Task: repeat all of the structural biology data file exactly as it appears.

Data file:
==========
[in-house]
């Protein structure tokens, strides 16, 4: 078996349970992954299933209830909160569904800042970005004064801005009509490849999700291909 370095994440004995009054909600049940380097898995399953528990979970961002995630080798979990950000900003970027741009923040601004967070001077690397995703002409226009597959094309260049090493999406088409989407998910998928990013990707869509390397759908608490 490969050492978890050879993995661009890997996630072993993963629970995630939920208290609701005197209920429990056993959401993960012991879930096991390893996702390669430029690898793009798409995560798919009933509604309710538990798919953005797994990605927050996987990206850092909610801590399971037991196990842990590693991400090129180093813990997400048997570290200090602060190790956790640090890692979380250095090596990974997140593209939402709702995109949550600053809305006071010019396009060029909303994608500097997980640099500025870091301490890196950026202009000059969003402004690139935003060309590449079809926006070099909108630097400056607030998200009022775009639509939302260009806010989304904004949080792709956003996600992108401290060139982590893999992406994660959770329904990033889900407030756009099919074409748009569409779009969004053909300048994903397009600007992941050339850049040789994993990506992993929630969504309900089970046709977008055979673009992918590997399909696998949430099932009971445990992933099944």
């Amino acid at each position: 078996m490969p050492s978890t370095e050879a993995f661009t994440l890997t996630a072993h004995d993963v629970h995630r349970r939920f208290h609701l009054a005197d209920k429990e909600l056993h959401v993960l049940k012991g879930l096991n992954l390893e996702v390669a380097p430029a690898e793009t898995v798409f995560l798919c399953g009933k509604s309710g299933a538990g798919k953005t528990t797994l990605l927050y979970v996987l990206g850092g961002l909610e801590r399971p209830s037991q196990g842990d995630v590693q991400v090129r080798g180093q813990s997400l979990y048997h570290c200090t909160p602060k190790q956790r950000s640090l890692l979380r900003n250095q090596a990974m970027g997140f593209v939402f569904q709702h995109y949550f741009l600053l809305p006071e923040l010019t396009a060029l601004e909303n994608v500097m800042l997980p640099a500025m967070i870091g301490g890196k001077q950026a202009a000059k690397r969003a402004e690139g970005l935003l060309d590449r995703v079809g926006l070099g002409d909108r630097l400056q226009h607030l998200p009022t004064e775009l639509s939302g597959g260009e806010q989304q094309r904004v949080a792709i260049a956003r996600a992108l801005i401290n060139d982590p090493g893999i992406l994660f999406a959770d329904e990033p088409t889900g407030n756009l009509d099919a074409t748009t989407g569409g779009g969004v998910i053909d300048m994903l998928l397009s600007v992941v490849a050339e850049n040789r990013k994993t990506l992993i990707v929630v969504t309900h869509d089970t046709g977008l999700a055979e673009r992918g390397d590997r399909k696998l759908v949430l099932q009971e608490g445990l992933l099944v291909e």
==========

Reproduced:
[in-house]
């Protein structure tokens, strides 16, 4: 078996349970992954299933209830909160569904800042970005004064801005009509490849999700291909 370095994440004995009054909600049940380097898995399953528990979970961002995630080798979990950000900003970027741009923040601004967070001077690397995703002409226009597959094309260049090493999406088409989407998910998928990013990707869509390397759908608490 490969050492978890050879993995661009890997996630072993993963629970995630939920208290609701005197209920429990056993959401993960012991879930096991390893996702390669430029690898793009798409995560798919009933509604309710538990798919953005797994990605927050996987990206850092909610801590399971037991196990842990590693991400090129180093813990997400048997570290200090602060190790956790640090890692979380250095090596990974997140593209939402709702995109949550600053809305006071010019396009060029909303994608500097997980640099500025870091301490890196950026202009000059969003402004690139935003060309590449079809926006070099909108630097400056607030998200009022775009639509939302260009806010989304904004949080792709956003996600992108401290060139982590893999992406994660959770329904990033889900407030756009099919074409748009569409779009969004053909300048994903397009600007992941050339850049040789994993990506992993929630969504309900089970046709977008055979673009992918590997399909696998949430099932009971445990992933099944």
């Amino acid at each position: 078996m490969p050492s978890t370095e050879a993995f661009t994440l890997t996630a072993h004995d993963v629970h995630r349970r939920f208290h609701l009054a005197d209920k429990e909600l056993h959401v993960l049940k012991g879930l096991n992954l390893e996702v390669a380097p430029a690898e793009t898995v798409f995560l798919c399953g009933k509604s309710g299933a538990g798919k953005t528990t797994l990605l927050y979970v996987l990206g850092g961002l909610e801590r399971p209830s037991q196990g842990d995630v590693q991400v090129r080798g180093q813990s997400l979990y048997h570290c200090t909160p602060k190790q956790r950000s640090l890692l979380r900003n250095q090596a990974m970027g997140f593209v939402f569904q709702h995109y949550f741009l600053l809305p006071e923040l010019t396009a060029l601004e909303n994608v500097m800042l997980p640099a500025m967070i870091g301490g890196k001077q950026a202009a000059k690397r969003a402004e690139g970005l935003l060309d590449r995703v079809g926006l070099g002409d909108r630097l400056q226009h607030l998200p009022t004064e775009l639509s939302g597959g260009e806010q989304q094309r904004v949080a792709i260049a956003r996600a992108l801005i401290n060139d982590p090493g893999i992406l994660f999406a959770d329904e990033p088409t889900g407030n756009l009509d099919a074409t748009t989407g569409g779009g969004v998910i053909d300048m994903l998928l397009s600007v992941v490849a050339e850049n040789r990013k994993t990506l992993i990707v929630v969504t309900h869509d089970t046709g977008l999700a055979e673009r992918g390397d590997r399909k696998l759908v949430l099932q009971e608490g445990l992933l099944v291909e």